Exposure-based treatments are the most effective psychosocial treatments available for anxiety disorders, and Exposure and Response Prevention (ERP) is the treatment of choice for OCD. Despite the efficacy of these treatments, services are difficult to access outside of anxiety specialty clinics and not accessible to low SES populations resulting in very few patients who actually receive this treatment. The broad objective of this proposed mentored Patient-Oriented Research Career Development (K23) Award is to promote the applicant's long-term goals of adapting exposure treatments for anxiety disorders to meet the needs of underserved populations and the community mental health settings that provide the majority of their services. The applicant's strong research and clinical background in phenomenology, course and naturalistic treatment of OCD provide an excellent foundation for this career development award. Her goal is to begin with a focus on OCD and adapting Exposure and Response Prevention (ERP) for low-SES populations and implementation in community mental health centers (CMHC) and then expand to other anxiety disorders. The mentorship team at Brown and Boston University offer an outstanding research environment to help accomplish the training goals of this K23: (1) develop expertise in adapting exposure treatments for underserved populations in community mental health settings;(2) increase knowledge of therapist training models and innovative teaching techniques for training community therapists to adopt evidence-based treatments, (3) develop expertise in the design and execution of clinical trials in community settings, (4) become skilled in treatment outcome and treatment process analysis methods, and (5) increase knowledge of cost-effectiveness analysis in order to collaborate with health economists to evaluate cost-effectiveness of behavioral interventions. The proposed research plan is in line with the NIMH strategic plan and is designed to meet the objectives of the NIMH From Intervention Development to Services Program (PAR-09-173). A series of three projects will be executed to adapt and pilot-test a team ERP (T-ERP) intervention that will optimize therapist time by utilizing paraprofessionals to assist with ERP treatment plans. The intervention will be tailored to meet the unique needs of low-SES individuals with OCD and be implemented in CMHC. In project 1, focus groups will identify local barriers to engaging, adapting, and implementing T-ERP with low SES individuals with OCD in a CMHC. Data will then be used to adapt ERP for use by teams of therapists and paraprofessionals by developing and evaluating a training program including competence and adherence scales. Project 2 aims to use a small open trial of patients to improve the clarity, structure, content, acceptability, and feasibility of the adapted intervention in a CMHC. Project 3 will consist of a randomized pilot trial of the intervention versus treatment as usual (TAU) in 60 outpatients with OCD. These projects will yield initial feasibility and acceptability data which will be used as pilot data for a full-scale RCT study.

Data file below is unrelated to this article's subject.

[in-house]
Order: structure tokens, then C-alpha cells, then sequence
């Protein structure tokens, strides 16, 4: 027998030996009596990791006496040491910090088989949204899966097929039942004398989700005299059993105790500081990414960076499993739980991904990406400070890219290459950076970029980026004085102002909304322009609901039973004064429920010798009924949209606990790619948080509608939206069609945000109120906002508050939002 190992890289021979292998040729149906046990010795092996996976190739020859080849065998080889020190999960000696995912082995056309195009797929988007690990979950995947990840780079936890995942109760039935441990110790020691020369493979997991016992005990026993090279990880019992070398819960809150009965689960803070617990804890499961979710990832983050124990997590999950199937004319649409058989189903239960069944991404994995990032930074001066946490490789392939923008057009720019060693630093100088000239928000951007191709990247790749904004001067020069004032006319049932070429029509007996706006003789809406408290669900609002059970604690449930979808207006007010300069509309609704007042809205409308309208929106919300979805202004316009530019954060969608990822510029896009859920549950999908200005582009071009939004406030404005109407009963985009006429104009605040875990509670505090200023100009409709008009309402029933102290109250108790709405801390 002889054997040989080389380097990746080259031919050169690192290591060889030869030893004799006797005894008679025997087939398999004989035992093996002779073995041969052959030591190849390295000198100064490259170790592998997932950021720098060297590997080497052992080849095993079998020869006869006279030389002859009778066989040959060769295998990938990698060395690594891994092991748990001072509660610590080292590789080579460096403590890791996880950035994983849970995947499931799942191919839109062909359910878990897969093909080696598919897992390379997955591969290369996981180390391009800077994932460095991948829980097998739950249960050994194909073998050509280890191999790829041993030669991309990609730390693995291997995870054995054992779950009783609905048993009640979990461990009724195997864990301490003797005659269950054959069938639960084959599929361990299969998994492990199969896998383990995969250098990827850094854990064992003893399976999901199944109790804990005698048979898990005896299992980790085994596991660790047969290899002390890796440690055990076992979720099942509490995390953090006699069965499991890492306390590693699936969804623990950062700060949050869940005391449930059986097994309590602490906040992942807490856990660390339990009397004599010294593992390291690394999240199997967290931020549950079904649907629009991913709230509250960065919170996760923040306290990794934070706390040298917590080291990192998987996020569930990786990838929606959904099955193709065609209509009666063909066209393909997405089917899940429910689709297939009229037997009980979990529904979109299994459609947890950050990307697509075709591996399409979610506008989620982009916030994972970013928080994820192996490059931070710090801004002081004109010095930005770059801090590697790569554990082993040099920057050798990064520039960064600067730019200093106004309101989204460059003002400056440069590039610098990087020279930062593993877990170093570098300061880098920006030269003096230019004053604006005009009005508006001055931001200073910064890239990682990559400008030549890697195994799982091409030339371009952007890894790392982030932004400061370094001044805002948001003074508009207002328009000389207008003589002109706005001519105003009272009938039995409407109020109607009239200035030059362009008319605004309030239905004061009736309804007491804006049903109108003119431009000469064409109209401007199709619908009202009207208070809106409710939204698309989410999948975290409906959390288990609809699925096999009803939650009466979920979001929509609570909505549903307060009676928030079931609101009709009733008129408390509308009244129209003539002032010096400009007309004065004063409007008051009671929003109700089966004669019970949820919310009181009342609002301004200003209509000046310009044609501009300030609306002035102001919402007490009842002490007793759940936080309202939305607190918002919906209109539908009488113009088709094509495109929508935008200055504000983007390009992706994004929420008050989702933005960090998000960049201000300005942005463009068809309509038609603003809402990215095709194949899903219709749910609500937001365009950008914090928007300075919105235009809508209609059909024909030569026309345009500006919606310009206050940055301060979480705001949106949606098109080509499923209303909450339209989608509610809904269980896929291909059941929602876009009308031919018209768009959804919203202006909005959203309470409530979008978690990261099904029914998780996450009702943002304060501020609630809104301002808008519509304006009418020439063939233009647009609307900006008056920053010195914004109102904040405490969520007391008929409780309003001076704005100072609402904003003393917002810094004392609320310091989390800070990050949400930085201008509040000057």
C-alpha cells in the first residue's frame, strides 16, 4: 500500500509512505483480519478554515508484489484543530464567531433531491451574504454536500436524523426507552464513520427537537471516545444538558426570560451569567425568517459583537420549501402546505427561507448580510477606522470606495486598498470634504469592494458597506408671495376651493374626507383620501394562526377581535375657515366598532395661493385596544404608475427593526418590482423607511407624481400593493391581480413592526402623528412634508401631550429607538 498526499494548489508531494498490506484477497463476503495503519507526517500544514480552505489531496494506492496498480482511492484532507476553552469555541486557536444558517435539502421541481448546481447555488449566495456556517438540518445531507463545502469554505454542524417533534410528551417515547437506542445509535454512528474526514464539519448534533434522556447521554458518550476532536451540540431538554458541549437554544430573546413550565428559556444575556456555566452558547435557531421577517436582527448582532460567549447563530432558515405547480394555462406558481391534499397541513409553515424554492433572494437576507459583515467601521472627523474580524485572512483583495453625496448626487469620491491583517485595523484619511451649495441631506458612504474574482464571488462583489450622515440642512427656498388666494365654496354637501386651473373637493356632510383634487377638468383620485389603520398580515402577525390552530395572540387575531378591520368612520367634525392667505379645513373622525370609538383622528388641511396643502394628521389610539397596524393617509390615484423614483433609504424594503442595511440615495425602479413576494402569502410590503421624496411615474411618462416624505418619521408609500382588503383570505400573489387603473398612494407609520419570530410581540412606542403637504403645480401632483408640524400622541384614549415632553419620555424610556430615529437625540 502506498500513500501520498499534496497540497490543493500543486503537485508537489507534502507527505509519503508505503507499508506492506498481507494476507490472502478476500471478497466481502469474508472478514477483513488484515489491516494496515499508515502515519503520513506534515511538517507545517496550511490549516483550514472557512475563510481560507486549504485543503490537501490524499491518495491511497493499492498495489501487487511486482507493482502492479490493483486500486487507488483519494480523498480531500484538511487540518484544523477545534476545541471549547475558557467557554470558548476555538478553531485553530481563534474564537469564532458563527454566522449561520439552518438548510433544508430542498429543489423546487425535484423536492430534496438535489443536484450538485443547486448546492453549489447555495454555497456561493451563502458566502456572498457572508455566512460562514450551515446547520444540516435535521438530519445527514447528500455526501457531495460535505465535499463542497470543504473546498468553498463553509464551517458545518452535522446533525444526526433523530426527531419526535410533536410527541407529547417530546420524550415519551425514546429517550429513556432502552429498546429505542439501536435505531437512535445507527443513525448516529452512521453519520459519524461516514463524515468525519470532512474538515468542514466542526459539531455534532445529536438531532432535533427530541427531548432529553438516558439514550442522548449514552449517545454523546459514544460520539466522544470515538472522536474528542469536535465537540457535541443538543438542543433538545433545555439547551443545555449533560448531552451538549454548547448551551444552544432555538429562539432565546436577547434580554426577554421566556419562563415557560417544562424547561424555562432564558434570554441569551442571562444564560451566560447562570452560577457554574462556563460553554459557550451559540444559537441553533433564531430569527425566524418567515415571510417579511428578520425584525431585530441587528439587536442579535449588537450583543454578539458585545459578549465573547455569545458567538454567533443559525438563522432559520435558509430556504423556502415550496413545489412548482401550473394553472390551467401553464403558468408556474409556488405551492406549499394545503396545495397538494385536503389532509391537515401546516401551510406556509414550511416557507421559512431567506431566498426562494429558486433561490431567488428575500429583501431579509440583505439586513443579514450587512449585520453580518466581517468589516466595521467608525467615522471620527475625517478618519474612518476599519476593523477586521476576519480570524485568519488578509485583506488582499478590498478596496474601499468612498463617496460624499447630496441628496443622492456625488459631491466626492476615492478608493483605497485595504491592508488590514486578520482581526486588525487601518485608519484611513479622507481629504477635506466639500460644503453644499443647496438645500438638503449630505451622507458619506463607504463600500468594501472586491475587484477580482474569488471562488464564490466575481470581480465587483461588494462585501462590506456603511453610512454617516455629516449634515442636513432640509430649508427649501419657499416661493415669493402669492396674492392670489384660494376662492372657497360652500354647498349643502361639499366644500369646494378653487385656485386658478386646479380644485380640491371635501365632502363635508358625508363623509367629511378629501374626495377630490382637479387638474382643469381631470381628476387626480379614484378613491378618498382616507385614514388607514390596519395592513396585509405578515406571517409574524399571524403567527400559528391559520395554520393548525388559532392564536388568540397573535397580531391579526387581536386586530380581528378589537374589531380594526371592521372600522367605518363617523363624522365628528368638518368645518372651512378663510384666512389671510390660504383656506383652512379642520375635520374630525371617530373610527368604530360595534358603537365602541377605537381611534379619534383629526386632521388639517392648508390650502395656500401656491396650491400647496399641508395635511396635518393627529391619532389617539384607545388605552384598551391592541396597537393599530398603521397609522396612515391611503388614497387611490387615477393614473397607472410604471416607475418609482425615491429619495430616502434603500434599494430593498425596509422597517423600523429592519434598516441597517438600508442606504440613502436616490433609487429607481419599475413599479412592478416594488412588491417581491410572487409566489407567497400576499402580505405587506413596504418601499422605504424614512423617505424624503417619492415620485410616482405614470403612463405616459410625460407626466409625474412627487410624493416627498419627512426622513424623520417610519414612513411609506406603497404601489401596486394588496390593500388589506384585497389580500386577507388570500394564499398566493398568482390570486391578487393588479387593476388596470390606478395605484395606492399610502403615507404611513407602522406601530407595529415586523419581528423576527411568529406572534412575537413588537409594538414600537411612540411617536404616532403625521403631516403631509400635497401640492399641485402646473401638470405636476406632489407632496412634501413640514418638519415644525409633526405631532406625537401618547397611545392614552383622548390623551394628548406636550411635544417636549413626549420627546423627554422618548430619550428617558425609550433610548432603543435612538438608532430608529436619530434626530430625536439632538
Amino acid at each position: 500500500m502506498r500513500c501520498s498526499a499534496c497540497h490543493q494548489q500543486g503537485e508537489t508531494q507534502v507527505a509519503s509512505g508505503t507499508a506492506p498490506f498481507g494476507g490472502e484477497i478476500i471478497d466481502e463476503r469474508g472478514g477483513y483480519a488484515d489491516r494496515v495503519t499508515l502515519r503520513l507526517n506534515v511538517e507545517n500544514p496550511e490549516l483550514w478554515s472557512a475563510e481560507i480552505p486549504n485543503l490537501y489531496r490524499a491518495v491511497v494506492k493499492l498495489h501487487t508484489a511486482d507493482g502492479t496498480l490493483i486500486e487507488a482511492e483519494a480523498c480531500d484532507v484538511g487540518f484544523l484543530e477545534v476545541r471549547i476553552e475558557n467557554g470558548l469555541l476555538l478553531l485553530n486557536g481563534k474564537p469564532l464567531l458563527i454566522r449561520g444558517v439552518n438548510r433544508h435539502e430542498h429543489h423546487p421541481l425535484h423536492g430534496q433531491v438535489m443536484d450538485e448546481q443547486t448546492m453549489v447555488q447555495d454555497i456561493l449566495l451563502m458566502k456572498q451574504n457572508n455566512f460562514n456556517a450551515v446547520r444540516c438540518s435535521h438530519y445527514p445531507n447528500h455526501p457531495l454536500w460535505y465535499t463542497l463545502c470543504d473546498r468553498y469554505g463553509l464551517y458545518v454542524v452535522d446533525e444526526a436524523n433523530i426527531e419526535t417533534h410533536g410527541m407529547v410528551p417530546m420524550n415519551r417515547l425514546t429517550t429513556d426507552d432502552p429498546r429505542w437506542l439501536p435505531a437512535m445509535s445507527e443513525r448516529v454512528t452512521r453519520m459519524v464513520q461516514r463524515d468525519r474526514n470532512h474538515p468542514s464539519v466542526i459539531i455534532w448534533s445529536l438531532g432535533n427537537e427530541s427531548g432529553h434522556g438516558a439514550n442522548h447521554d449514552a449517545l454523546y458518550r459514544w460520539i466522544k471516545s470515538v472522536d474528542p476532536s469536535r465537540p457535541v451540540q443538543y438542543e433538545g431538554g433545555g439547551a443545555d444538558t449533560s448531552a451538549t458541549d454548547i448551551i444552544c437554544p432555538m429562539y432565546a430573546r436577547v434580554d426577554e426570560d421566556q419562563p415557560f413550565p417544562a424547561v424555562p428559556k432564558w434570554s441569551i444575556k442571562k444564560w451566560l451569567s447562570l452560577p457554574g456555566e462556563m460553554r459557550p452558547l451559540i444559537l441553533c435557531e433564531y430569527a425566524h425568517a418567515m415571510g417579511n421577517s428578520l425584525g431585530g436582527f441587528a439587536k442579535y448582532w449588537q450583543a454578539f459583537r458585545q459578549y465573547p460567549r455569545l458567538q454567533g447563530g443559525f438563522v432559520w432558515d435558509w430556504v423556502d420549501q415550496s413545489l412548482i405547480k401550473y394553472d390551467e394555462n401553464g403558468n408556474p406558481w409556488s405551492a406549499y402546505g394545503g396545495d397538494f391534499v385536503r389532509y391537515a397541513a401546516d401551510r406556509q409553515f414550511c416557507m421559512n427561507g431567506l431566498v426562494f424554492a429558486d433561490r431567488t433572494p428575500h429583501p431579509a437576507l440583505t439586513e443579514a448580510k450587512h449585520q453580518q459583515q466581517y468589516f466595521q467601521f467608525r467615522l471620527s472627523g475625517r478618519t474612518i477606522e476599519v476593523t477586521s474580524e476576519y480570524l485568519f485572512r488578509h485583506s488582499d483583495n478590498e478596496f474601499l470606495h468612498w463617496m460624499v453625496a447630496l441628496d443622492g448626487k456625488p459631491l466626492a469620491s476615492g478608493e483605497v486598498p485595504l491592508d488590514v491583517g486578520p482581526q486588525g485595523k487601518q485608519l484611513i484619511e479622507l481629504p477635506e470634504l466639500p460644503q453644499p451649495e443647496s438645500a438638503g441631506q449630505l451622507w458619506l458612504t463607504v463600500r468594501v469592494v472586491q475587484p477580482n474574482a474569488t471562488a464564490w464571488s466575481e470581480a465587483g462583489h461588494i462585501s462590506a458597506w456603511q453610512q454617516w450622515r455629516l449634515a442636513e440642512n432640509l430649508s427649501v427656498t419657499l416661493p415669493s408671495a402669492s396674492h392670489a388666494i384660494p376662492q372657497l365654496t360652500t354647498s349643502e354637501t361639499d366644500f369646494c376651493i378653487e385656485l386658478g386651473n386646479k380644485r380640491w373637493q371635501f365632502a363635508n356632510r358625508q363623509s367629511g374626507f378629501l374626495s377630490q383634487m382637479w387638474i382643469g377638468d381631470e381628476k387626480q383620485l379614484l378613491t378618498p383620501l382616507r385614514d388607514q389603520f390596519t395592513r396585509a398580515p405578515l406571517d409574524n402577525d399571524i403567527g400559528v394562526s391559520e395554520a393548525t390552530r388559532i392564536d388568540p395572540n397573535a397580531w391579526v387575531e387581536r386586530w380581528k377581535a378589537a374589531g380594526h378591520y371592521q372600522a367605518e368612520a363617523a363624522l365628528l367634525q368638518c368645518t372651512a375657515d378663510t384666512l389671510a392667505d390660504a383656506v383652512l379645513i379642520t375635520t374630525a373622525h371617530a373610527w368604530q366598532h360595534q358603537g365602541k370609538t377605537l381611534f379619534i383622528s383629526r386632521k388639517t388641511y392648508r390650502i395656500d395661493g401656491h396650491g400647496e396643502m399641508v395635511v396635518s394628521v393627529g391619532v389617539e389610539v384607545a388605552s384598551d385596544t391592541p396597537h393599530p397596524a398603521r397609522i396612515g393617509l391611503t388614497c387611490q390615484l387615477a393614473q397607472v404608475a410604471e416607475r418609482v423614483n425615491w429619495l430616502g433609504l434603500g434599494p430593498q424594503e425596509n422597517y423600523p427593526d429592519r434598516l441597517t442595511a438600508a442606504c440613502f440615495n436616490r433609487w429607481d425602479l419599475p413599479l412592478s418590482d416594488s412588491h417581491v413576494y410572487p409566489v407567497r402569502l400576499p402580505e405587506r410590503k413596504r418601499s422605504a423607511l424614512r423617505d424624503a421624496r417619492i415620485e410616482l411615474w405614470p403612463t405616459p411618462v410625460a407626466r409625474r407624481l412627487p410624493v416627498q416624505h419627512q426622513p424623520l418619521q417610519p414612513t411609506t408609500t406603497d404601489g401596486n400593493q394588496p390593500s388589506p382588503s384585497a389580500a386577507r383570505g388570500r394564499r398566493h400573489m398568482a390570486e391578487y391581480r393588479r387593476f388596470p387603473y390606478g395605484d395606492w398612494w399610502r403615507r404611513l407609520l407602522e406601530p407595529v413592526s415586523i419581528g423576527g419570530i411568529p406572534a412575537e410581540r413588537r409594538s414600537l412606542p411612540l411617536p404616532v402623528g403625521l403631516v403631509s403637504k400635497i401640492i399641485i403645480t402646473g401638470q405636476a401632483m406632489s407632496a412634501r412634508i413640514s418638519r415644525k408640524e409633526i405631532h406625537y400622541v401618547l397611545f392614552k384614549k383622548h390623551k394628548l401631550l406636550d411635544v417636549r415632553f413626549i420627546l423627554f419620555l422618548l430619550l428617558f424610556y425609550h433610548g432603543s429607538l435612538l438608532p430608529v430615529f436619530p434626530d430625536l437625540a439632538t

Public Health Relevance

As a result of this K-23 research plan, the candidate will have adapted ERP for low SES patients with OCD in a CMHC, tested its feasibility, acceptability, and initial efficacy, and will be prepared to test its efficacy and effectiveness in future R01 clinical trials. From a longer term perspective, this program of research will result in the adaptation of exposure-based treatments for underserved populations and will lead to other studies aimed at optimizing transportability, outcome and cost-effectiveness of available treatments for anxiety disorders.

National Institute of Health (NIH)
National Institute of Mental Health (NIMH)
Mentored Patient-Oriented Research Career Development Award (K23)
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Interventions Committee for Adult Disorders (ITVA)
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Hill, Lauren D
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Butler Hospital (Providence, RI)
United States
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Mancebo, Maria C; Boisseau, Christina L; Garnaat, Sarah L et al. (2014) Long-term course of pediatric obsessive-compulsive disorder: 3 years of prospective follow-up. Compr Psychiatry 55:1498-504
Eisen, Jane L; Sibrava, Nicholas J; Boisseau, Christina L et al. (2013) Five-year course of obsessive-compulsive disorder: predictors of remission and relapse. J Clin Psychiatry 74:233-9
Grant, Jon E; Mancebo, Maria C; Weinhandl, Eric et al. (2013) Longitudinal course of pharmacotherapy in obsessive-compulsive disorder. Int Clin Psychopharmacol 28:200-5